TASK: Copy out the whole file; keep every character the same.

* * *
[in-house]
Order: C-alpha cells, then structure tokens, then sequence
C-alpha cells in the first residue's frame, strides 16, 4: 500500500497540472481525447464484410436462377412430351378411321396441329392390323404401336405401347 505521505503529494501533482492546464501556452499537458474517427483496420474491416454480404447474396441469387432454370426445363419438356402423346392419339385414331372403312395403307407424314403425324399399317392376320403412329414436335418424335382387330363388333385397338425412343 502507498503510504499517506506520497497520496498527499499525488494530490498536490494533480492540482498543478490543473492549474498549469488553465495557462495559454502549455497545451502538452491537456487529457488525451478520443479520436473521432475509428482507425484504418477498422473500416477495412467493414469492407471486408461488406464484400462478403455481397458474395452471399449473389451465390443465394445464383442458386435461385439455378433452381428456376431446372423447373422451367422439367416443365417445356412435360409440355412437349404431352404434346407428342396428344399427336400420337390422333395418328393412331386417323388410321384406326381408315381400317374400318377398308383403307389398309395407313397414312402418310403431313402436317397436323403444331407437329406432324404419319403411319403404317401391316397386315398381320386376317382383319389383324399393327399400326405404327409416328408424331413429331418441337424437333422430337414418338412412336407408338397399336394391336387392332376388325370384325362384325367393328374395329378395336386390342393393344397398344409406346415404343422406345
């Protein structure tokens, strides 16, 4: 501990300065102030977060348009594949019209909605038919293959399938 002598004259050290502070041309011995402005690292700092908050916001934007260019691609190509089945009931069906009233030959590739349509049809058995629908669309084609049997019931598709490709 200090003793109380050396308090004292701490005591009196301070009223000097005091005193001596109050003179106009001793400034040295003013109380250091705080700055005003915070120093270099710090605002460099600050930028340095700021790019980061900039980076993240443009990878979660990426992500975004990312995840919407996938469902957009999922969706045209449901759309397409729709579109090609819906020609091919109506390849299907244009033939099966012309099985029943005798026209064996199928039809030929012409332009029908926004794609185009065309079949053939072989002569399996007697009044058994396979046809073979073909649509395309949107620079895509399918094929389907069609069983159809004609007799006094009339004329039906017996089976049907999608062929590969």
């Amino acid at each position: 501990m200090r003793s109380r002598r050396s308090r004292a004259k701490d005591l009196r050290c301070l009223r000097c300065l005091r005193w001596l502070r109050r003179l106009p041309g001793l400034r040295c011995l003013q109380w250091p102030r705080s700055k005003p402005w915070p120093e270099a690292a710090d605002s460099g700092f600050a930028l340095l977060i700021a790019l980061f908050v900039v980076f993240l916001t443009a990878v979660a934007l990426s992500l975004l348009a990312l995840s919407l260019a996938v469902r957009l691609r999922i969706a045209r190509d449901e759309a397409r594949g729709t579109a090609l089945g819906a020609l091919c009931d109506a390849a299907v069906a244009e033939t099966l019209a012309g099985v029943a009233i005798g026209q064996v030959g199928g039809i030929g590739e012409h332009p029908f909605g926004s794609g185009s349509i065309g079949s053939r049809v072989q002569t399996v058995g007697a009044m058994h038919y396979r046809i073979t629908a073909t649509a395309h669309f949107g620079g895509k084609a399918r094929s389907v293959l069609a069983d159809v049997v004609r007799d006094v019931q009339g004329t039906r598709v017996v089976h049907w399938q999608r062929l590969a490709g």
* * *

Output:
[in-house]
Order: C-alpha cells, then structure tokens, then sequence
C-alpha cells in the first residue's frame, strides 16, 4: 500500500497540472481525447464484410436462377412430351378411321396441329392390323404401336405401347 505521505503529494501533482492546464501556452499537458474517427483496420474491416454480404447474396441469387432454370426445363419438356402423346392419339385414331372403312395403307407424314403425324399399317392376320403412329414436335418424335382387330363388333385397338425412343 502507498503510504499517506506520497497520496498527499499525488494530490498536490494533480492540482498543478490543473492549474498549469488553465495557462495559454502549455497545451502538452491537456487529457488525451478520443479520436473521432475509428482507425484504418477498422473500416477495412467493414469492407471486408461488406464484400462478403455481397458474395452471399449473389451465390443465394445464383442458386435461385439455378433452381428456376431446372423447373422451367422439367416443365417445356412435360409440355412437349404431352404434346407428342396428344399427336400420337390422333395418328393412331386417323388410321384406326381408315381400317374400318377398308383403307389398309395407313397414312402418310403431313402436317397436323403444331407437329406432324404419319403411319403404317401391316397386315398381320386376317382383319389383324399393327399400326405404327409416328408424331413429331418441337424437333422430337414418338412412336407408338397399336394391336387392332376388325370384325362384325367393328374395329378395336386390342393393344397398344409406346415404343422406345
């Protein structure tokens, strides 16, 4: 501990300065102030977060348009594949019209909605038919293959399938 002598004259050290502070041309011995402005690292700092908050916001934007260019691609190509089945009931069906009233030959590739349509049809058995629908669309084609049997019931598709490709 200090003793109380050396308090004292701490005591009196301070009223000097005091005193001596109050003179106009001793400034040295003013109380250091705080700055005003915070120093270099710090605002460099600050930028340095700021790019980061900039980076993240443009990878979660990426992500975004990312995840919407996938469902957009999922969706045209449901759309397409729709579109090609819906020609091919109506390849299907244009033939099966012309099985029943005798026209064996199928039809030929012409332009029908926004794609185009065309079949053939072989002569399996007697009044058994396979046809073979073909649509395309949107620079895509399918094929389907069609069983159809004609007799006094009339004329039906017996089976049907999608062929590969």
């Amino acid at each position: 501990m200090r003793s109380r002598r050396s308090r004292a004259k701490d005591l009196r050290c301070l009223r000097c300065l005091r005193w001596l502070r109050r003179l106009p041309g001793l400034r040295c011995l003013q109380w250091p102030r705080s700055k005003p402005w915070p120093e270099a690292a710090d605002s460099g700092f600050a930028l340095l977060i700021a790019l980061f908050v900039v980076f993240l916001t443009a990878v979660a934007l990426s992500l975004l348009a990312l995840s919407l260019a996938v469902r957009l691609r999922i969706a045209r190509d449901e759309a397409r594949g729709t579109a090609l089945g819906a020609l091919c009931d109506a390849a299907v069906a244009e033939t099966l019209a012309g099985v029943a009233i005798g026209q064996v030959g199928g039809i030929g590739e012409h332009p029908f909605g926004s794609g185009s349509i065309g079949s053939r049809v072989q002569t399996v058995g007697a009044m058994h038919y396979r046809i073979t629908a073909t649509a395309h669309f949107g620079g895509k084609a399918r094929s389907v293959l069609a069983d159809v049997v004609r007799d006094v019931q009339g004329t039906r598709v017996v089976h049907w399938q999608r062929l590969a490709g």